Nadolol is a synthetic non-selective beta-adrenergic receptor blocker and an inverse agonist. It competitively blocks the beta1 receptors in the heart and vascular smooth muscles, thus inhibiting the effect of catecholamine on these receptors, without sympathomimetic or membrane-stabilizing properties causing negative inotropic and negative chronotropic properties. This effect on vascular smooth muscle causes a reduction in peripheral vascular resistance and thus decreases systolic and diastolic blood pressure at rest and during exercise. Its antiarrhythmic property is because it impairs the conduction through the AV node and suppress automaticity and thus decreases heart rate, cardiac output at rest and on exercise. This agent’s inhibiting effect of beta-2 receptor in juxtaglomerular apparatus results in inhibition of production of renin and subsequent reduction of angiotensinogen, angiotensin II-dependent vasoconstriction, and aldosterone dependent water retention.
Nadolol administration is primarily oral. It comes in 20 mg, 40 mg, 80 mg, 160 mg, 240 mg, and 320 mg tablet formulation. Various animal studies in dogs and rabbits (Lee 1975) have shown that pharmacological half-life is 12 to 24 hours. It’s the inherently longer duration of action that allows once-daily dosing and is as effective as propranolol with its traditional four times daily dosing. Unlike other beta-blockers, nadolol gets renally excreted, and it undergoes its first-pass metabolism in the liver. But it has little to no effect on the CYP450 system, and hence rarely causes severe liver injury.
Also, nadolol reduces renal blood flow. Therefore, dosage intervals should require monitoring with creatinine clearance. Dosage requires no modification for CrCl over 50 ml/min. Extend the dosage interval to 24 to 36 hours, 24 to 48 hours, and 40 to 60 hours for CrCl 31 to 49 ml/min/1.73 m^2, 10 to 30 ml/min/1.73 m^2 and under 10 ml/min/1.73 m^2 respectively.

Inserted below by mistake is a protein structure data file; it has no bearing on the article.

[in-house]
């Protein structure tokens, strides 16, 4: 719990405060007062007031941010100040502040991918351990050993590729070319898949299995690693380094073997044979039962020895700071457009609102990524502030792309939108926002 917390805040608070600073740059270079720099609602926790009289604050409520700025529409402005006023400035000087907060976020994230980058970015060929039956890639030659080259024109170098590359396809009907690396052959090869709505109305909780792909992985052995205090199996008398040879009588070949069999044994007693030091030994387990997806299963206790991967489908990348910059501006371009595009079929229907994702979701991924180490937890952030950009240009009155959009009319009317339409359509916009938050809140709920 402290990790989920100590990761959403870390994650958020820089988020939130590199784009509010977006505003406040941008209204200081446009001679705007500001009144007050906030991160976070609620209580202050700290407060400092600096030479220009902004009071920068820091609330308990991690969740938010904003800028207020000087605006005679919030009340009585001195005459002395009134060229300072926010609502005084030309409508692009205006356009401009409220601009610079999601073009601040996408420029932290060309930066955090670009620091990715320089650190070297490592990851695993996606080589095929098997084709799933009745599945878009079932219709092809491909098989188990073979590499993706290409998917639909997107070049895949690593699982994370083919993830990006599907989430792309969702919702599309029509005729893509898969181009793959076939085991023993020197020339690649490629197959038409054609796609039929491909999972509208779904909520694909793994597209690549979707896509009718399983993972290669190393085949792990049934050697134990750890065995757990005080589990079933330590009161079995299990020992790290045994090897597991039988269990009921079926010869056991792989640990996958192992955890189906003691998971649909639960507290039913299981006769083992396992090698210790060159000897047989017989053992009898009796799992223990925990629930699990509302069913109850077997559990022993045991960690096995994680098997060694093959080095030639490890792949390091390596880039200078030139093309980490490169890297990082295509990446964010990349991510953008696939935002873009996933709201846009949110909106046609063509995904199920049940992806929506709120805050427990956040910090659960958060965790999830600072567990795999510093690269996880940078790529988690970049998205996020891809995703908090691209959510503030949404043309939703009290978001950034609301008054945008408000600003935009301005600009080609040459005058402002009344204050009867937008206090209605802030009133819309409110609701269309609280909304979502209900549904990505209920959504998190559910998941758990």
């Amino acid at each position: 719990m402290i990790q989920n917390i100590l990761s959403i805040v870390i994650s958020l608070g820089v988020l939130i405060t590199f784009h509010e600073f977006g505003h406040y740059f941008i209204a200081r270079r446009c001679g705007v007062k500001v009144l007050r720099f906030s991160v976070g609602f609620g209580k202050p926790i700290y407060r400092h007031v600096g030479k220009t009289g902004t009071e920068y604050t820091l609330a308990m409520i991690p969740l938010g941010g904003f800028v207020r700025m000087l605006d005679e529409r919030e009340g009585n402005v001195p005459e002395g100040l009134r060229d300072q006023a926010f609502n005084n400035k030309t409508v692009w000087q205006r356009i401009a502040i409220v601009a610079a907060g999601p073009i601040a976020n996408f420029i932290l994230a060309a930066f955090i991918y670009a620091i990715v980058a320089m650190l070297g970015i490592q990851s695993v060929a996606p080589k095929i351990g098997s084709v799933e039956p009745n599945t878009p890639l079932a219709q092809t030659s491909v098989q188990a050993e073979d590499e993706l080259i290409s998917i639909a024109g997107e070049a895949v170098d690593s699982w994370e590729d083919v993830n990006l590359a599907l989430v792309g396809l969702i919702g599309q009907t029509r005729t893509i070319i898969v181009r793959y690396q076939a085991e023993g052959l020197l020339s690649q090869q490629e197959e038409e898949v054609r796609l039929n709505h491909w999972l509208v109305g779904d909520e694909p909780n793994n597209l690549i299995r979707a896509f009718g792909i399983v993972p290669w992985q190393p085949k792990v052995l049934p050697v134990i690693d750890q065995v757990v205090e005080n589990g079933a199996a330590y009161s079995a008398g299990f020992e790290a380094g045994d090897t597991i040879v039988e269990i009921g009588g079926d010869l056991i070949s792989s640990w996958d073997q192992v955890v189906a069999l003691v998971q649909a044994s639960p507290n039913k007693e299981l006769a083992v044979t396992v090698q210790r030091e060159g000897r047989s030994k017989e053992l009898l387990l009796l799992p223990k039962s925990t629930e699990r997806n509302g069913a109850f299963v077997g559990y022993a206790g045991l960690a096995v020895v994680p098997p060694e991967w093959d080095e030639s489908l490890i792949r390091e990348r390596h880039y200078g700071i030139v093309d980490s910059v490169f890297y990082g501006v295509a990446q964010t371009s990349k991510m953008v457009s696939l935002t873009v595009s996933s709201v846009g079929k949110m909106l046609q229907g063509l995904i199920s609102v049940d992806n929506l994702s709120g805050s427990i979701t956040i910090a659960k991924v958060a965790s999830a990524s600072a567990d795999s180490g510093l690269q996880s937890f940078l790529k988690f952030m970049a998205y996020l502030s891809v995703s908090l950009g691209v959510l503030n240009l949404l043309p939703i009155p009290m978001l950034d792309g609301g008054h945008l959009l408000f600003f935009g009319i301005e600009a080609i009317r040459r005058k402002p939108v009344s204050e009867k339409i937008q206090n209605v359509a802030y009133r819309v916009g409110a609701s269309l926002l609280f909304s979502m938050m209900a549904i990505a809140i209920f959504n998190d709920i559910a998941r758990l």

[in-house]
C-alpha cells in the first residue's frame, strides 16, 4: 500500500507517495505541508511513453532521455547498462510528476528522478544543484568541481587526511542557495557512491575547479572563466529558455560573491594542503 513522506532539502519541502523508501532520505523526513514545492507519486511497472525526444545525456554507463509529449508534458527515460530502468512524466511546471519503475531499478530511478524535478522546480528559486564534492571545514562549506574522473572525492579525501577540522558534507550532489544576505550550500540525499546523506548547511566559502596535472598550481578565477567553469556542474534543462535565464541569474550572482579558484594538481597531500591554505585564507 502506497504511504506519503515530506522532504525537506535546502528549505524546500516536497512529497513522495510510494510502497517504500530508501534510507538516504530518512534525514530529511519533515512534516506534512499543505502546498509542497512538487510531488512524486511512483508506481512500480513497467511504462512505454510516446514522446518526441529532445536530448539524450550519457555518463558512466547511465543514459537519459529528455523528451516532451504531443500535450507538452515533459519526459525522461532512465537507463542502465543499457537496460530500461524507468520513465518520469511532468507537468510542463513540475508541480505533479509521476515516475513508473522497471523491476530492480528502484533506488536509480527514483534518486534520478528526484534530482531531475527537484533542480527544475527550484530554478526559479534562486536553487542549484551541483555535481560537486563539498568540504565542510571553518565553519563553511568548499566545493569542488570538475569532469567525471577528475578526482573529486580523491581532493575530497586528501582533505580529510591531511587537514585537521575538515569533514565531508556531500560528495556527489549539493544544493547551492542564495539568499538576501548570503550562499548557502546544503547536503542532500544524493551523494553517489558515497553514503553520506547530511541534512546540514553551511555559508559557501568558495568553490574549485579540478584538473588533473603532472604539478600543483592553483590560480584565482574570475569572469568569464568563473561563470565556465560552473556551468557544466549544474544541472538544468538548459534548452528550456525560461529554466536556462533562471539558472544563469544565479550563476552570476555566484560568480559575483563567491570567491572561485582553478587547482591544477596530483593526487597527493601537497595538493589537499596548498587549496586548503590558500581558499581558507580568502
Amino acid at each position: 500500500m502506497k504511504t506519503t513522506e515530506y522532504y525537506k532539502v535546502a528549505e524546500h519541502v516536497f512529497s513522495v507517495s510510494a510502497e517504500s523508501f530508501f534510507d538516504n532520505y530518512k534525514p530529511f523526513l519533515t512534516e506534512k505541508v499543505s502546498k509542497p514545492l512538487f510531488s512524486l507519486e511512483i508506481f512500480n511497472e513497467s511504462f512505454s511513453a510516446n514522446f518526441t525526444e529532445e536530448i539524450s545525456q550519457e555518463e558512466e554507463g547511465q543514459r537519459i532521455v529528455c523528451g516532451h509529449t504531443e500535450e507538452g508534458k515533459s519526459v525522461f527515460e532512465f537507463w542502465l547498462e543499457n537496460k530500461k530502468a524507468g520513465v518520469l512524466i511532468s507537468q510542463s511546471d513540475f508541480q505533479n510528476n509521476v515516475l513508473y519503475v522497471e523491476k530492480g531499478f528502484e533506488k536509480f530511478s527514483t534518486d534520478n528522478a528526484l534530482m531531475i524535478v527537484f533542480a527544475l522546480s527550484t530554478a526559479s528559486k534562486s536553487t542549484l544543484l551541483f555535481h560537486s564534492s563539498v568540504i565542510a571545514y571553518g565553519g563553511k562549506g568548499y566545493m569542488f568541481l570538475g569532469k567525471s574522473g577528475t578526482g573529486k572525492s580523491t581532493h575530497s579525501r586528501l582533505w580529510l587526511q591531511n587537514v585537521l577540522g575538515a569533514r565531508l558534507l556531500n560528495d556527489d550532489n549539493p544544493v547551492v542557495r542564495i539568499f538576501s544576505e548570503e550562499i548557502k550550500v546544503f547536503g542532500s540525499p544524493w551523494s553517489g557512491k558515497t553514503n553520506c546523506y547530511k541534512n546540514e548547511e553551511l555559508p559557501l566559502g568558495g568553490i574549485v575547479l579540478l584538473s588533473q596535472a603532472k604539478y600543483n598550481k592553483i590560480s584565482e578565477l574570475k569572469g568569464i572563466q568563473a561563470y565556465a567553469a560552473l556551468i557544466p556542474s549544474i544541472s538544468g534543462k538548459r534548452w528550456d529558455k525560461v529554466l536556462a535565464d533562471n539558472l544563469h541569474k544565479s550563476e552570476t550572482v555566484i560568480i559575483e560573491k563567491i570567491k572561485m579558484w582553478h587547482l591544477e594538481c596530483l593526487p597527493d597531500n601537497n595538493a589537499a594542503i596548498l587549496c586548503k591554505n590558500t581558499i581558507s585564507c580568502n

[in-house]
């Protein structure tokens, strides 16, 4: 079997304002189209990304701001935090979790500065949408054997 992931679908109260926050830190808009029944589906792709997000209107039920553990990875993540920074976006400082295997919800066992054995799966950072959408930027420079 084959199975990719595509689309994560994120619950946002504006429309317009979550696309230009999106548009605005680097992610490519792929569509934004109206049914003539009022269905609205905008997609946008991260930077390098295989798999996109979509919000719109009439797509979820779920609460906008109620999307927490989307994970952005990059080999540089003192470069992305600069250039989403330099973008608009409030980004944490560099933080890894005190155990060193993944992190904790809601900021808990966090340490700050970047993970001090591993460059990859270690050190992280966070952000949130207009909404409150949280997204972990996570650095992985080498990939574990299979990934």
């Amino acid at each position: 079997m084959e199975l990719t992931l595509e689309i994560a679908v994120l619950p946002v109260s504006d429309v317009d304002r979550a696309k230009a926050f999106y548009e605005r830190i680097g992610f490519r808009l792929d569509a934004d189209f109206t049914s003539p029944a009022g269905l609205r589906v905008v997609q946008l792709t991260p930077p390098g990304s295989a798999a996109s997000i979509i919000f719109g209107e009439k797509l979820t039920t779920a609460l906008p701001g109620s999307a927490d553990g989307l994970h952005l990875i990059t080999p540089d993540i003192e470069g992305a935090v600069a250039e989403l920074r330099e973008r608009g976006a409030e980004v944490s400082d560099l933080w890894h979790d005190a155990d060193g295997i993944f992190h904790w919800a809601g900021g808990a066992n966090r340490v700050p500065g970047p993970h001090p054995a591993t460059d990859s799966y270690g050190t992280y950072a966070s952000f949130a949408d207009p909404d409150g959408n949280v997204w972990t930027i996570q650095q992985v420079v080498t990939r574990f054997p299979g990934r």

In patients with angina pectoris and hypertension, according to the FDA, nadolol should be started as a 40 mg once daily oral formulation. It should be gradually increased in 40 to 80 mg increments to achieve the required therapeutic concentration and should be tailored based on the patient’s response. The maximum dosage for hypertension and angina are 320 mg and 240 mg, respectively.
In patients with atrial fibrillation, the American Heart Association recommends an oral dosage range of 10 mg to 240 mg, to be tailored based on the patient’s response. In patients with catecholaminergic polymorphic ventricular tachycardia, supraventricular tachycardia, and ventricular arrhythmia due to congenital long QT syndrome, the American Heart Association recommends an oral dosage of 40 mg to 320 mg once a day. In patients with ventricular tachyarrhythmia, the American Heart Association recommends a dosage of 160 mg for long-term control.
For both primary and secondary prophylaxis in patients with gastroesophageal variceal hemorrhage, the initial dose is 40 mg per day. This dose can increase to up to 80 mg per day in patients with ascites and up to 160 mg per day in patients without ascites. In these patients, dosing should be gradually increased every 2 to 3 days to reach a maximum tolerated dose. Heart rate should be maintained at 55 to 60 bpm, and the dosage should be stopped or decreased if the blood pressure drops below 90 mmHg.